I asked Jessie if she thought women were naturally better shooters than men, and if shooters could learn to become great shooters or if they possessed a certain gift for it, the way LeBron James has a gift for what he does on the basketball court. She agreed that women are better shooters and went on to tell me that she definitely believes there are those with an affinity for shooting.
Of course, this doesn’t dismiss all of the necessary hard work and practice that is associated with top-tier shooting. Shooting at this level is an action of thought, prowess and exactness that is consistently executed over and over. The hardest part is probably being consistent. We can all luck out and shoot well occasionally here and there, but practicing and competing weekly at this level is the kind of stuff only a few can do. Jessie opened up a bit and allowed us to peer into her world. Here’s what she had to say.
At what age did you start shooting?
I grew up in a shooting family, so from the time I was just a few months old I was on the range and around the shooting sports. My parents taught my brother and I firearms safety and how to respect and enjoy guns. I started competing at the age of 15 in Cowboy Action Shooting and transitioned to modern disciplines from there.
Who were your greatest influences/mentors?
I was very fortunate to be surrounded by great shooters when I started to compete. In Cowboy Action Shooting and practical shooting, we had a talented group of local shooters where I lived in Georgia that I was able to learn from and watch. I would try to emulate what I saw them doing because they were the best. But my father, a world champion shooter, taught me the most important thing of all—that being a champion isn’t just winning. It’s in your heart, your dedication, your passion and who you are on and off the range. Anyone can be gracious when they win, but only a true champion can be gracious when they don’t.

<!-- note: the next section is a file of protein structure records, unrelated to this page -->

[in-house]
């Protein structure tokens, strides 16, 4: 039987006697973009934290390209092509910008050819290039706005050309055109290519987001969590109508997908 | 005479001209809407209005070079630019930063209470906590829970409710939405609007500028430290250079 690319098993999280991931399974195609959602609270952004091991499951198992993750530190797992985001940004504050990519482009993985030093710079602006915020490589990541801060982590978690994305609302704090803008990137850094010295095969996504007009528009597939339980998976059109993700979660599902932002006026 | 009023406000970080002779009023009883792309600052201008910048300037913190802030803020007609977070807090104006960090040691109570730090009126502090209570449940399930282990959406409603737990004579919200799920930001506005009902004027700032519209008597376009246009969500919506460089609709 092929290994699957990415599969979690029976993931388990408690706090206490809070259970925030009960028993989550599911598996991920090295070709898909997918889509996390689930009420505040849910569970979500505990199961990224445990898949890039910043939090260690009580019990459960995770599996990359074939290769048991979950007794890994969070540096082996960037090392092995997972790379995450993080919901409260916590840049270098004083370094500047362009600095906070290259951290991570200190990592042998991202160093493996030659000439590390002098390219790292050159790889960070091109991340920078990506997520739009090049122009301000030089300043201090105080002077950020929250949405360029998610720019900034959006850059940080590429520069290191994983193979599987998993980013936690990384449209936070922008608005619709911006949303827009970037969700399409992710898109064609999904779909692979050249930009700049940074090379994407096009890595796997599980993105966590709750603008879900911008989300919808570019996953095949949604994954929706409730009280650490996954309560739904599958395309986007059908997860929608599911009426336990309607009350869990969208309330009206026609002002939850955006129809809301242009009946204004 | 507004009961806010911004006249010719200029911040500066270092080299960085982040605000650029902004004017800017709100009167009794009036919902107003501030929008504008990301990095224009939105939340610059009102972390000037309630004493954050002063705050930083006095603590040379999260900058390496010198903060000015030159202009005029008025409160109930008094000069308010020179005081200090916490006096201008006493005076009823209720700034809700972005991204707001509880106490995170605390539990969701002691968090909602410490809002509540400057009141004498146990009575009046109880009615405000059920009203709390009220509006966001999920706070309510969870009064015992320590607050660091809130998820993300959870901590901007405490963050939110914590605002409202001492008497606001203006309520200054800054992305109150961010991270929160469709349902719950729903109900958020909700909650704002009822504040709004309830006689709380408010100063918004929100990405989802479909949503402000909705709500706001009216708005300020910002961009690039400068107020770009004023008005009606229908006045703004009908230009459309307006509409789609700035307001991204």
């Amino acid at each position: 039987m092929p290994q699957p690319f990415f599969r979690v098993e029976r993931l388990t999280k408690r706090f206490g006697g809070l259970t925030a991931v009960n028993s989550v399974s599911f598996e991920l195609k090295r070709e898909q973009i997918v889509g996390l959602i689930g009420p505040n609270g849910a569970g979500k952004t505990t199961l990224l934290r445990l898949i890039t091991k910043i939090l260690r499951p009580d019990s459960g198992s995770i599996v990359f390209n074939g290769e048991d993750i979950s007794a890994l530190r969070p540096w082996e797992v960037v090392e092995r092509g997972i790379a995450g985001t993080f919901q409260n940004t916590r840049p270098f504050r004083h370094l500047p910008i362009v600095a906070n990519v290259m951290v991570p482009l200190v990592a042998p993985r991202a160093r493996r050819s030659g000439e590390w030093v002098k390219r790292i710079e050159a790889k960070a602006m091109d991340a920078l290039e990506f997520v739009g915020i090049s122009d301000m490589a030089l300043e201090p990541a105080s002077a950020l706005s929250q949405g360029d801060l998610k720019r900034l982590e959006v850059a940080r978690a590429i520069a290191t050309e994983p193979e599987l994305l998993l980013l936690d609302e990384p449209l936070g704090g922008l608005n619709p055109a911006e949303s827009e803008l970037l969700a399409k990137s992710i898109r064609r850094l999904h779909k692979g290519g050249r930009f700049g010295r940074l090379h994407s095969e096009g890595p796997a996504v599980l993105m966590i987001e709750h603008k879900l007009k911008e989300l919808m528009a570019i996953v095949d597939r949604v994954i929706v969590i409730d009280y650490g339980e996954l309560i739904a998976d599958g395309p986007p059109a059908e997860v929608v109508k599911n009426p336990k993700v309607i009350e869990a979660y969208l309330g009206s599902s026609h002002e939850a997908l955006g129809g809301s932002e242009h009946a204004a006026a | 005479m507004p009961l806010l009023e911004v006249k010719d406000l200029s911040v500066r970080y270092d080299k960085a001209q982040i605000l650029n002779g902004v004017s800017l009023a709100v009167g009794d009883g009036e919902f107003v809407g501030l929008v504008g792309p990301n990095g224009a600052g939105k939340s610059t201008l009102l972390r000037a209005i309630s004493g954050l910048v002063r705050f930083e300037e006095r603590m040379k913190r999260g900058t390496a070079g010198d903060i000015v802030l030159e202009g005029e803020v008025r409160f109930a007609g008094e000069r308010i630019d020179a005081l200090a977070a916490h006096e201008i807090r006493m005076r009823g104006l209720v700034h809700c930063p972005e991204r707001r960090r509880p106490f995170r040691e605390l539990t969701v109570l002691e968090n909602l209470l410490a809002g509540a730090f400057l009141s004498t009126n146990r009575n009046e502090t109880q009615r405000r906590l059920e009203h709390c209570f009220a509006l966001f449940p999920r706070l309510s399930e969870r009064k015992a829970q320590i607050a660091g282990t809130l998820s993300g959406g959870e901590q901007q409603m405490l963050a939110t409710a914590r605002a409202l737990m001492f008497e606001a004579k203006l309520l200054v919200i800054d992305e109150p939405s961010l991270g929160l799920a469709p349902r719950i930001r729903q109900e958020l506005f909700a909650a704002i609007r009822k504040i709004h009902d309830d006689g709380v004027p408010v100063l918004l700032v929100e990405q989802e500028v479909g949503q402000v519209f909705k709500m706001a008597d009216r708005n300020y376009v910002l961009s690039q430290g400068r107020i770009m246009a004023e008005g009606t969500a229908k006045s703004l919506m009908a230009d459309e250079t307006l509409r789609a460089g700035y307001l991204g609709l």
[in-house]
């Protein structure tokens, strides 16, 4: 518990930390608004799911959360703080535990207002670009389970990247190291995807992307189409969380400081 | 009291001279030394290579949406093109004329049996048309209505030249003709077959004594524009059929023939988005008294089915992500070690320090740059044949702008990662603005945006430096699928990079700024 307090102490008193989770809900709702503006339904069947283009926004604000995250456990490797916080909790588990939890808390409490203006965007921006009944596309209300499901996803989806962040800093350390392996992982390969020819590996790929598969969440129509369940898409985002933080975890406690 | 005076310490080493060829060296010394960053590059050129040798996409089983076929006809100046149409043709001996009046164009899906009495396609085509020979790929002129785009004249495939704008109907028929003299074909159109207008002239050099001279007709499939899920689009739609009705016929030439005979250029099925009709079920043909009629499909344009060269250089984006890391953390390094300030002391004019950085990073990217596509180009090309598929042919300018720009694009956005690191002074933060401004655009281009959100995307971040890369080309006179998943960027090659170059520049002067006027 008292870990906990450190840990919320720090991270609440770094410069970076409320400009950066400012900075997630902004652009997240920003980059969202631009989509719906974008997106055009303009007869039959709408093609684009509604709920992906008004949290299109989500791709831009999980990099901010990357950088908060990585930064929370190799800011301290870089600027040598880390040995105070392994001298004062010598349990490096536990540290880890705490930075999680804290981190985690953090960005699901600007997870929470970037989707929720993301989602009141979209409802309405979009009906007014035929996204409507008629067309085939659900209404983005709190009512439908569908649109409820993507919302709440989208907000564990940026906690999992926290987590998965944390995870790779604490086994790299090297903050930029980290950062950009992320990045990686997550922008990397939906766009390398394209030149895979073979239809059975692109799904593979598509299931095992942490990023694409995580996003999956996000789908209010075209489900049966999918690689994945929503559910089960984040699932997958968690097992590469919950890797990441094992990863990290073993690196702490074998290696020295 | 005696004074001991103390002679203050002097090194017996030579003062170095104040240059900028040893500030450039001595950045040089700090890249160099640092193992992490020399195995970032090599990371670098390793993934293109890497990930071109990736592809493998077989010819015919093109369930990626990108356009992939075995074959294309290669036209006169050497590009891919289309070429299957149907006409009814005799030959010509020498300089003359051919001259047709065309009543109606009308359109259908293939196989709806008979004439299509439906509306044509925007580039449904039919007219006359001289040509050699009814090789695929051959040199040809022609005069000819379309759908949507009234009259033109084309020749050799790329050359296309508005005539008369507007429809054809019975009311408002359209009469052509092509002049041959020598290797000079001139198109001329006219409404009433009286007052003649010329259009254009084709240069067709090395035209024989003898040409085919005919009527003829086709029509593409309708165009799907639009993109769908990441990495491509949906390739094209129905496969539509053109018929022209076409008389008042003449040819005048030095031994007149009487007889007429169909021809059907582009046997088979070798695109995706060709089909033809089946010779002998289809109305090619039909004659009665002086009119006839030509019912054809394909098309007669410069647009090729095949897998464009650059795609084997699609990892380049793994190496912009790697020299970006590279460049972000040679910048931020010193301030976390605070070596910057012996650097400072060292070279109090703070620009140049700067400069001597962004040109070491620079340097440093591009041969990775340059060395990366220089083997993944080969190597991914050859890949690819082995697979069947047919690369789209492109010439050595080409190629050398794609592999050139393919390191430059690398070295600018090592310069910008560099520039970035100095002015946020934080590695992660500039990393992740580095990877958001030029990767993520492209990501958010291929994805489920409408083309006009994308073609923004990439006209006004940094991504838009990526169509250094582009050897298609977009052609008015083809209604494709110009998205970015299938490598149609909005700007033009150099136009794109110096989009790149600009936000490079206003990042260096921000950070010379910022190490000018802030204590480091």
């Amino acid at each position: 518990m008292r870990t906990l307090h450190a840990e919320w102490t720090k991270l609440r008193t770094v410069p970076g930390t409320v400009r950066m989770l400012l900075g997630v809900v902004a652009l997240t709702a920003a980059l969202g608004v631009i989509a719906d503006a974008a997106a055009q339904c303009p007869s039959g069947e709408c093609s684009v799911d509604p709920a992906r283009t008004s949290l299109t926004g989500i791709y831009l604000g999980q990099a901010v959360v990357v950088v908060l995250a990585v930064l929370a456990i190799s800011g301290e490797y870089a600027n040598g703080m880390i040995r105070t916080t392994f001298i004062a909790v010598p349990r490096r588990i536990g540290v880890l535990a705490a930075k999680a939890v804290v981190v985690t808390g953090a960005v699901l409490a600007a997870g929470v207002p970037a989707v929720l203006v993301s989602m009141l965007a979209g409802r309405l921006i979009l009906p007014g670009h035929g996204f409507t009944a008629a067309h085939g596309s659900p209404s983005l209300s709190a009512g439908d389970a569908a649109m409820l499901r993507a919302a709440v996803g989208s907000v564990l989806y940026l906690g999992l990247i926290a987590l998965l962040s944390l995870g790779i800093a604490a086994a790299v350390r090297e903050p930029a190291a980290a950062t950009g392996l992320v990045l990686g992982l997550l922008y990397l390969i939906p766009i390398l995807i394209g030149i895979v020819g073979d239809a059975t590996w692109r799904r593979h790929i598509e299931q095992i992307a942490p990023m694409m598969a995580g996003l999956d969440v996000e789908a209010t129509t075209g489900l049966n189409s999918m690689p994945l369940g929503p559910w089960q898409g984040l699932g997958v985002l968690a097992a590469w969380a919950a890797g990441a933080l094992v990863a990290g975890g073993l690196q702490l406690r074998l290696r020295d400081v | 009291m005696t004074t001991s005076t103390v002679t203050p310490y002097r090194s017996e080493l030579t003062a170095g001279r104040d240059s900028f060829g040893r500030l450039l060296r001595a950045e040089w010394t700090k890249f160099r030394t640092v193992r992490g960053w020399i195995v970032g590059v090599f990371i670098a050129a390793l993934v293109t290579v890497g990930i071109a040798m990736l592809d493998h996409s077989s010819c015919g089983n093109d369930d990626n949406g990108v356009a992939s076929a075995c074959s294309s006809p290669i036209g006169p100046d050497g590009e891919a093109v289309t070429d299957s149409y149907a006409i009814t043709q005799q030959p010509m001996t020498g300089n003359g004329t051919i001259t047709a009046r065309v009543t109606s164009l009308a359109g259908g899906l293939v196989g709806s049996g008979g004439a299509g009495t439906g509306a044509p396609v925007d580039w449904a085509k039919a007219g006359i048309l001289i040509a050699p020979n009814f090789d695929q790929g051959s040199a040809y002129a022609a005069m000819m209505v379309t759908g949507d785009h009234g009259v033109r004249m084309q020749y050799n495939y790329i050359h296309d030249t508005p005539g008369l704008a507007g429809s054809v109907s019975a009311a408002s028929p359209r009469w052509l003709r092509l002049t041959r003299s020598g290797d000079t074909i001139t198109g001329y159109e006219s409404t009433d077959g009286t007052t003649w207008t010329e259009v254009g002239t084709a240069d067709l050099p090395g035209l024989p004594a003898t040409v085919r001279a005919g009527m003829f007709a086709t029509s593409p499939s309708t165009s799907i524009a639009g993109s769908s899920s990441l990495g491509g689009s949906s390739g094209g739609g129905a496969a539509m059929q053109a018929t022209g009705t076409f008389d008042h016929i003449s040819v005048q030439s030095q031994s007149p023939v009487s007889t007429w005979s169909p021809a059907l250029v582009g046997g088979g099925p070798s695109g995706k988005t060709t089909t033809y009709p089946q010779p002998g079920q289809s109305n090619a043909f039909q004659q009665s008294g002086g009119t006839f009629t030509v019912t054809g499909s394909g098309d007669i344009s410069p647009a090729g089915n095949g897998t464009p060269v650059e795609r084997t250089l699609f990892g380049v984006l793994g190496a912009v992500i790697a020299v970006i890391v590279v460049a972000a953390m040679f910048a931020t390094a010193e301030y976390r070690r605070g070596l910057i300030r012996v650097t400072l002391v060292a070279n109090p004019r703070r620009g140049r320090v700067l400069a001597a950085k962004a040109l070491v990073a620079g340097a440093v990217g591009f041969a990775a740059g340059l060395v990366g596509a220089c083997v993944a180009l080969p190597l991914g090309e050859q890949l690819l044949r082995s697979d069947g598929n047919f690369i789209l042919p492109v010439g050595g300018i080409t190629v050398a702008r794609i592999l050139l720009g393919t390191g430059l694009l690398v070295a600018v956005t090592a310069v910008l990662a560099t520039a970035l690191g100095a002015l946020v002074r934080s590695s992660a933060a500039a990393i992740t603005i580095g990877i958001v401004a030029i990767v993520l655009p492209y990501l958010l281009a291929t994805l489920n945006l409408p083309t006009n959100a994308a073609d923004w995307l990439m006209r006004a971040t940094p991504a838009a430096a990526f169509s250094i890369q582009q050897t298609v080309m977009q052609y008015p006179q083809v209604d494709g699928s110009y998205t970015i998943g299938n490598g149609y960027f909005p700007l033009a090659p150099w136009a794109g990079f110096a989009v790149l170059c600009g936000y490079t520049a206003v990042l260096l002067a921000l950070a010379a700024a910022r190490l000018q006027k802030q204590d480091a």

When did you decide to become a professional shooter?
After my first competition, I realized that I wanted to find a way to shoot for a living. I just didn’t know how I would make that happen. I was immediately drawn to the competition aspect and finding ways to do something better or faster. My mom and dad would encourage me through everything, helping me train and pushing me to be and do better. Once I started to see improvements and results, I began to realize that I had a talent for it.
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Do you feel that women need to approach guns and shooting differently than men?
I think it’s different for each individual on how they approach guns. I take a more aggressive approach than most women because my days were spent on the range with my dad and other guys. But I do know that most women today learn better in a less intimidating environment and surrounded by other ladies. I think whatever you are most comfortable with is how you should approach it. Whatever it takes to enjoy it!